Adapted from "Odors from Golden Vials" by Charles E. Orr, 1912
Prayer is a Coming to God
Here are some Bible expressions that demonstrate this.
- He that comes to God
- Whosoever will let him come
- He that comes unto me
- Come unto me, all you who labor and are heavy laden
- He is able also to save them to the uttermost that come unto God by him
- Come to the waters
- Come boldly to the throne of grace, that we may obtain mercy, and find grace to help in time of need.
God is the Christian's Father
In prayer we should come to him as a child to its father. God loves this familiarity. This is not irreverence. We can come to him familiarly and yet reverently. We can conceive of God both as the Supreme Ruler of the universe on his throne in heaven and as our Father by our side. We should be so conscious of his being with us that when we go into our closets we shall almost feel like holding the door ajar to admit him. Then, a little closer still, we can conceive of him as being in our own hearts. So turn our voice inward and speak to him in our own heart brings him nearer. We see him then, not as a ruler in heaven only, but as a ruler in our own hearts. When we come to God, we can have this view of him.
We should come to God in prayer and speak to him, thanking him or making a request of him, as familiarly as with the closest friend. In true prayer, we talk personally with God; we embrace him as our closest companion; we see him and hear him and speak to him and feel his presence as we do that of a friend. This seeing and hearing and making him a person with us is in the province of faith. In prayer we "close our eyes to things that are seen and open them to things unseen."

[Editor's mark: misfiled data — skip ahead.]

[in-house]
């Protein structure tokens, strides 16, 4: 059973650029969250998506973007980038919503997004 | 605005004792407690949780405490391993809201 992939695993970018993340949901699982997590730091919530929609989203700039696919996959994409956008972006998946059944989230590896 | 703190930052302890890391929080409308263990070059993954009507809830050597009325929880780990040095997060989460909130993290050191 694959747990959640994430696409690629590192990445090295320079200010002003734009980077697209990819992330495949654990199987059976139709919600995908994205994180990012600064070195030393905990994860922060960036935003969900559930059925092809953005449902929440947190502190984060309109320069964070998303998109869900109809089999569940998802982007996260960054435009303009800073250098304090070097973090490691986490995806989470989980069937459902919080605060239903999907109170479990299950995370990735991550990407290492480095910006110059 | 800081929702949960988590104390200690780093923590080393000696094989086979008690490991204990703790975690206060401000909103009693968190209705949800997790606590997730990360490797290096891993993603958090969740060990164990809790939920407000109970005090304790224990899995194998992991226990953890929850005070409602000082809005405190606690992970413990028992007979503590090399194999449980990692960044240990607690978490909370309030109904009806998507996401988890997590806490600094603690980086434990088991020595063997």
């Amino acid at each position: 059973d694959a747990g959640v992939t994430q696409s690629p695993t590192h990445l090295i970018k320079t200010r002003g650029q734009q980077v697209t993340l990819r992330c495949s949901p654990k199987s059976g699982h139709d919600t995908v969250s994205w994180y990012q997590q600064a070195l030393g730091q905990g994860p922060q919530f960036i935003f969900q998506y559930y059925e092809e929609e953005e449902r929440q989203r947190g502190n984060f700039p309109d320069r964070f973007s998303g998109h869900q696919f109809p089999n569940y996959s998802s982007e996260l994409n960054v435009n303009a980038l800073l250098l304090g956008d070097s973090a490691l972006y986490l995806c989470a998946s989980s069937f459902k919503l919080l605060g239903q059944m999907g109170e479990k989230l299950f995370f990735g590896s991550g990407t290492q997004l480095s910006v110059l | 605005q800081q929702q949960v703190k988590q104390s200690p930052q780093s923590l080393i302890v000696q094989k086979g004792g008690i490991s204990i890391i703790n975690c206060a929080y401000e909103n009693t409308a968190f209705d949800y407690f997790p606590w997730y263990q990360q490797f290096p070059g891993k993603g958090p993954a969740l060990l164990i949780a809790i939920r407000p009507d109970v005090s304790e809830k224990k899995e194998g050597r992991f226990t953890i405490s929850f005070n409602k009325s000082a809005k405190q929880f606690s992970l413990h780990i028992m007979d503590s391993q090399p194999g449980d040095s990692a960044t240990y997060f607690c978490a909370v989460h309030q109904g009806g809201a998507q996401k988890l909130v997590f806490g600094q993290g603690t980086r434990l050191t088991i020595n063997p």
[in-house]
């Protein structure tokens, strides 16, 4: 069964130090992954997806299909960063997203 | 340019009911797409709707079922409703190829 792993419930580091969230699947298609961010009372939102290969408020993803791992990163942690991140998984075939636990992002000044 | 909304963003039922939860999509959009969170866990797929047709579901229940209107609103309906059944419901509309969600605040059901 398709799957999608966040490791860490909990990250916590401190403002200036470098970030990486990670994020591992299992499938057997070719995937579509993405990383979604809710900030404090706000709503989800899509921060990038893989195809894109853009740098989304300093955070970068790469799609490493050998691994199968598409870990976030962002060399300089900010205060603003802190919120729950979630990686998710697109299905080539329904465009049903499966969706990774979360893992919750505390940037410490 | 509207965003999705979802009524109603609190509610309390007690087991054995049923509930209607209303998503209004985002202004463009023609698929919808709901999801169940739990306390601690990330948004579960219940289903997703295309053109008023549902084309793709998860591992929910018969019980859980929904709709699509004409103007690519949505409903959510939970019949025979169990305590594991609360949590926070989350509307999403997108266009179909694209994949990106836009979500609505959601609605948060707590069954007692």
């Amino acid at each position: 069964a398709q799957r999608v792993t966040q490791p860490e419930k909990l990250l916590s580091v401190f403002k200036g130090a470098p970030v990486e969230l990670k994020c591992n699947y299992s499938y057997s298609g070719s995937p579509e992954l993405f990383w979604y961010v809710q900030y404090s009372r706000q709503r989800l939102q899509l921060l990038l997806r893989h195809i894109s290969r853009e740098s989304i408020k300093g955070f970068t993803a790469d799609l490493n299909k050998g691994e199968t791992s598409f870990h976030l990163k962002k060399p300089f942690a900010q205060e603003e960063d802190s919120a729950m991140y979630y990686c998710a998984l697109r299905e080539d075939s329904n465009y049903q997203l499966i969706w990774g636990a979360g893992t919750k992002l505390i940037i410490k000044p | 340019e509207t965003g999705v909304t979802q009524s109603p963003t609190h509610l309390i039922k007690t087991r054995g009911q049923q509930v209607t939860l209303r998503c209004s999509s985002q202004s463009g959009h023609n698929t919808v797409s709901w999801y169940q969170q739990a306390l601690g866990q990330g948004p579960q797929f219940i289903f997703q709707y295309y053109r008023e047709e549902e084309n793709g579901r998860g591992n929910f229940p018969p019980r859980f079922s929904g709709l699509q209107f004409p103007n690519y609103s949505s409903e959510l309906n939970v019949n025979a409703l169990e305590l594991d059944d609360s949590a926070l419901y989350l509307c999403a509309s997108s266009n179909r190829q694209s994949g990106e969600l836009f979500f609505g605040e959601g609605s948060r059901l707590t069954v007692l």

Prayer is a coming to God and embracing him, a drinking in of his life and spirit, a leaning on him, and feeling the beating of his heart warm with love.
Enoch walked with God three hundred years. We don't suppose that walk was in silence, but in conversation. We don't know what was said, and it's not God's purpose that we should know. But we can come to him, and he will teach us what to say.
Prayer is more than bending the knee and saying some words.
It is the shutting of the closet door and being alone with God. It is the coming of the soul, tremulous with love and holy awe, before his sacred presence and at the same time, a talking to him in childlike innocence and confidence. It is Father and child in the most intimate conversation and sweetest companionship. The little child climbs upon its father's knee and delights itself in his companionship. There in the sacred silence the heart seems to talk with heart, and the spirit of the child is fashioned into the likeness of the parent. Such is the companionship that the trusting child of God has with his Father. There he finds rest.